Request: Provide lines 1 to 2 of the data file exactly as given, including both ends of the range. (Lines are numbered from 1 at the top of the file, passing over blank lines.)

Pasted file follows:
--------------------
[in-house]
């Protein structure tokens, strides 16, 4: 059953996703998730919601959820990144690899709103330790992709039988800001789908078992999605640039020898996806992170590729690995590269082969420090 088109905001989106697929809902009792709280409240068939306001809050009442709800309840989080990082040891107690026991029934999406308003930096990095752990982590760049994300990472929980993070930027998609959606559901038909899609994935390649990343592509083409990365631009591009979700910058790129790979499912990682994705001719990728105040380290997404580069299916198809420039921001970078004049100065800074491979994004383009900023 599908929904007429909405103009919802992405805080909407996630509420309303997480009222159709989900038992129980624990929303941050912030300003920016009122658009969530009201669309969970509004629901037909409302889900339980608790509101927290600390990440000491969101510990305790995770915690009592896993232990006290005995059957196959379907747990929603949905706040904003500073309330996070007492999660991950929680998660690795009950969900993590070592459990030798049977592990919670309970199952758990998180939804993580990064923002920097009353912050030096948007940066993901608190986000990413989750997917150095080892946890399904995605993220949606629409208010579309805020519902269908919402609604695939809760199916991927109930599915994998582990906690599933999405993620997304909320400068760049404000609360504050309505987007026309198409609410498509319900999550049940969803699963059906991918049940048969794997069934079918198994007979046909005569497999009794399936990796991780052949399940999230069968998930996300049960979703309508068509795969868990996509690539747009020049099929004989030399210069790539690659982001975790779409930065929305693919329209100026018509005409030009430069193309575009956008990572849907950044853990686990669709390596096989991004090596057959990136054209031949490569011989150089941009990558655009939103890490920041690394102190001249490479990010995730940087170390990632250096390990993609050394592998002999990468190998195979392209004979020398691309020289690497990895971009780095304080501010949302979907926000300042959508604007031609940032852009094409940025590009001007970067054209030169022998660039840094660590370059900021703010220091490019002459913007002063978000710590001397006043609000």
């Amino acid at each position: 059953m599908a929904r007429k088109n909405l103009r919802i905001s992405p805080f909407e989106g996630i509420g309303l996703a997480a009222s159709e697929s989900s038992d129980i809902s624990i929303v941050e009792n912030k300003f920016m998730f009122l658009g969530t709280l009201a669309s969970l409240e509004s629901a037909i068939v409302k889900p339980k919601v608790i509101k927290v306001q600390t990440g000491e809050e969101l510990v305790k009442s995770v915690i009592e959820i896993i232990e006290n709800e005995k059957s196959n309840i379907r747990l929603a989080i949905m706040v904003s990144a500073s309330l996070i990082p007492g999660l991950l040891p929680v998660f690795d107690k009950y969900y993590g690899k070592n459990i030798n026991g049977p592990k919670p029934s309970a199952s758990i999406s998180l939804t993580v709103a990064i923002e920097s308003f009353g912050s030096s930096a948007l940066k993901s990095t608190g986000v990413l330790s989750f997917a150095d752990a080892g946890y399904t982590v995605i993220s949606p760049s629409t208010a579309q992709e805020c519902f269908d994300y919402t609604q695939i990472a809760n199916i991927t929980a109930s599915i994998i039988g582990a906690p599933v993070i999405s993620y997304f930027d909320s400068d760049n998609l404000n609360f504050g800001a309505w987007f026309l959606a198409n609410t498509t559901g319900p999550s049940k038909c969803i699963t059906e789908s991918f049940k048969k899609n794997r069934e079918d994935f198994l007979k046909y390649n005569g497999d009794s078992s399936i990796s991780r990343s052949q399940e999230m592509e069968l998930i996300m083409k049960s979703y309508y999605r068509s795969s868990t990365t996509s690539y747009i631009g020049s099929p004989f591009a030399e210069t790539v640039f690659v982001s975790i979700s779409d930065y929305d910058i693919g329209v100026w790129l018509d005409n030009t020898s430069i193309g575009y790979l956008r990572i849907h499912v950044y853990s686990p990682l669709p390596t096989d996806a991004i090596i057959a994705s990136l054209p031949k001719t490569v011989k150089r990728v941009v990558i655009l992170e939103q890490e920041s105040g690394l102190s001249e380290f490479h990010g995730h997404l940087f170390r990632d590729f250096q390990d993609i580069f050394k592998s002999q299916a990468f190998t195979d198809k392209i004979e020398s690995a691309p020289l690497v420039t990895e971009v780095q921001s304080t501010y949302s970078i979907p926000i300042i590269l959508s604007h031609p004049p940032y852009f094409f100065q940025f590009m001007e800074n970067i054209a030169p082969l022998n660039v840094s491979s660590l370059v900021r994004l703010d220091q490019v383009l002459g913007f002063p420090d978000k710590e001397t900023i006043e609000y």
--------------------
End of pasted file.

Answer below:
[in-house]
């Protein structure tokens, strides 16, 4: 059953996703998730919601959820990144690899709103330790992709039988800001789908078992999605640039020898996806992170590729690995590269082969420090 088109905001989106697929809902009792709280409240068939306001809050009442709800309840989080990082040891107690026991029934999406308003930096990095752990982590760049994300990472929980993070930027998609959606559901038909899609994935390649990343592509083409990365631009591009979700910058790129790979499912990682994705001719990728105040380290997404580069299916198809420039921001970078004049100065800074491979994004383009900023 599908929904007429909405103009919802992405805080909407996630509420309303997480009222159709989900038992129980624990929303941050912030300003920016009122658009969530009201669309969970509004629901037909409302889900339980608790509101927290600390990440000491969101510990305790995770915690009592896993232990006290005995059957196959379907747990929603949905706040904003500073309330996070007492999660991950929680998660690795009950969900993590070592459990030798049977592990919670309970199952758990998180939804993580990064923002920097009353912050030096948007940066993901608190986000990413989750997917150095080892946890399904995605993220949606629409208010579309805020519902269908919402609604695939809760199916991927109930599915994998582990906690599933999405993620997304909320400068760049404000609360504050309505987007026309198409609410498509319900999550049940969803699963059906991918049940048969794997069934079918198994007979046909005569497999009794399936990796991780052949399940999230069968998930996300049960979703309508068509795969868990996509690539747009020049099929004989030399210069790539690659982001975790779409930065929305693919329209100026018509005409030009430069193309575009956008990572849907950044853990686990669709390596096989991004090596057959990136054209031949490569011989150089941009990558655009939103890490920041690394102190001249490479990010995730940087170390990632250096390990993609050394592998002999990468190998195979392209004979020398691309020289690497990895971009780095304080501010949302979907926000300042959508604007031609940032852009094409940025590009001007970067054209030169022998660039840094660590370059900021703010220091490019002459913007002063978000710590001397006043609000």